I have made my own maki sushi once before, about four years ago. The rolls turned out pretty good, but I haven’t tried it since.
Maybe it was having to throw out my sushi mat because I forgot to cover it with plastic wrap and found it near impossible to get all that sticky rice from adhering to the bamboo slats. Maybe it was the work of preparing the ingredients. Unless you’re a trained sushi chef, I imagine it takes a bit longer for the cucumbers to be perfectly cut, for the rice to be perfectly sticky, for the tempura to be appropriately cooked.
The sushi-making class at Sushiya-US, 2882 E. Dupont Road, takes all that preparation out of the equation. And they serve you sake samples, so it was a no-brainer to try the class. (Try the peach sake. Always, the peach sake.)
About 35 people attended the class in early April, and students spread out at four stations. Each table made a different roll: shrimp tempera, California, spicy tuna and cucumber.
Each station had a plastic wrap-covered sushi mat, made of slim bamboo slats, that is completely flexible. The mat is used for rolling the maki (Japanese for “roll”) and for making sure the roll is tight enough so all the innards don’t slop out onto the table. There were chopsticks and a small tray of pickled ginger and wasabi, plus a box of sushi-grade disposable gloves making its way around the class (“sushi-grade” so nothing would stick to them).
Jordan Nix, a sushi chef at Sushiya-US, and Kim Giwan, executive sushi chef and owner, led the class on the step-by-step process – but first, employees passed out chopsticks and taught novice users how to hold and eat with them. For those who couldn’t get the hang of it, the staff passed out a starter set, which had a joint at the far end of the sticks, turning them into something like tweezers.
To make sushi, Nix says, begin with a sheet of seaweed. The ingredient is a dark green-black color, and it is brittle. I found myself treating it like a flat, skinny pane of glass, determined not to break it but somehow certain I would manage to sneeze and explode the seaweed into a hundred little shards.
Nix then instructed everyone to take a baseball-sized handful of sticky rice – labeled sushi rice or short-grained rice, and cooked with rice vinegar, salt and sugar – and mat it down on the seaweed. I attempted to cover the seaweed and keep the layer of rice even and, in retrospect, should have used less rice. Too much meant I could barely taste the yummy spicy tuna inside, and it made me feel a bit like a chipmunk, trying to eat my maki pieces.
Also, I was surprised at how perfectly the rice stuck to the seaweed. It was almost like shaping Play-Doh. Shouldn’t the rice flake off?
When the rice layer was in place, I flipped the seaweed over, so the rice was against the table, and arranged the ingredients along one of the longer edges of the seaweed. It looked like a stripe of food – crab, cucumbers and avocado for a California roll, for example, or cucumbers and a spicy tuna concoction for a spicy tuna roll.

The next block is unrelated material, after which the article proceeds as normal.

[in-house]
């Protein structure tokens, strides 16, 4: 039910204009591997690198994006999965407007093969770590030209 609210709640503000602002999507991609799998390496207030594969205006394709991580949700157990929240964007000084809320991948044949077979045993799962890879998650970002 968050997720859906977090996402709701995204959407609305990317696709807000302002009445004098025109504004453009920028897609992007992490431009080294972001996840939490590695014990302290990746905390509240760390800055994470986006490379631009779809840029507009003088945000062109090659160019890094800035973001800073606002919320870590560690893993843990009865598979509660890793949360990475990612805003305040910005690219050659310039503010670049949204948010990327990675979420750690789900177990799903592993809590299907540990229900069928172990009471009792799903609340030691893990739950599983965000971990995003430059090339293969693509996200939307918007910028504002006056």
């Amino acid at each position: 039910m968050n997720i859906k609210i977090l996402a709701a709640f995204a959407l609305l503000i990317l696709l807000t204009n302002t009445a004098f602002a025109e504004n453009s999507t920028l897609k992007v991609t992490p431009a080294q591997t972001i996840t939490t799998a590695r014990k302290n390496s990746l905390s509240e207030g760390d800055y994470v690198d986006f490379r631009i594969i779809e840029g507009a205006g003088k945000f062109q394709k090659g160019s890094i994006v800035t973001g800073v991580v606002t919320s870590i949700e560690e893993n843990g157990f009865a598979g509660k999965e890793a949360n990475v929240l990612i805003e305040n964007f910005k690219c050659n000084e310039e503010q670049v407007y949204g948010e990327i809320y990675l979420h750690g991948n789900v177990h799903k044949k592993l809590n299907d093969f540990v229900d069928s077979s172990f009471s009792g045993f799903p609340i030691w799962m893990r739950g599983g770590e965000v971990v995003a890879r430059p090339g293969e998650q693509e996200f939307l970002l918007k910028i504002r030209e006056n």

The rolling is the trick here. Nix advocates rolling with his hands, as it is easier, but Giwan uses the bamboo mat for his roll to be more precise. To roll with your hands, make sure the sushi filling is a stripe along the center of the seaweed. Take the edge closest to you and roll up and over, being sure to cover the entire filling. As you continue to roll away from you, the opposite edge of the seaweed should complete the roll with a slight overlap.
A young boy at my table turned the rolling into something of a contest with his mom, and he proudly proclaimed his roll better. Mine just looked wrong, with a seaweed seam running lengthwise down the roll. All it needed was a zipper.
When the roll was complete – it resembled a rice-covered tube – I used the bamboo mat to shape the roll, draping it over the maki and squeezing – hard enough to round out the roll but not so hard the insides shot out either end.
Making the cut
Nix and Giwan used different knives to cut the sushi. Nix’s was stainless steel, something likely more common to home chefs. Giwan’s was iron and was made with a slight curve especially for sushi – it slid into a rough, wooden case for transport. Frankly, I wouldn’t use Giwan’s knife for anything – it appeared too apt to mistake a finger for a sushi roll (which happens – Nix shared that it’s not uncommon for a sushi chef to earn his share of bloody nicks and scrapes).
When slicing the sushi roll into pieces, Nix advised against pressing down hard with the knife, which smashes the sushi’s stuffing. Instead, he used long, smooth strokes, almost like a see-saw. With this technique, Nix cut through the sushi with only two strokes.
With everyone in the class making two or three rolls, there were handfuls upon handfuls of sushi passed out for tasting. It wasn’t quite the same quality as sitting down to dinner – there’s no better way to appreciate the perfectly proportioned ingredients in a sushi roll than to taste one where the avocado has poked out the end like a tail, the tempera shrimp is hanging on for dear life and the rice layer is an inch thick.
The class, which seemed to run a little long (8 to 10 p.m. on a weekday), was fun and, according to server Jennifer Pan, pretty mild compared to previous classes, which can get rowdy with laughter. This is definitely a class you should attend with a friend or three.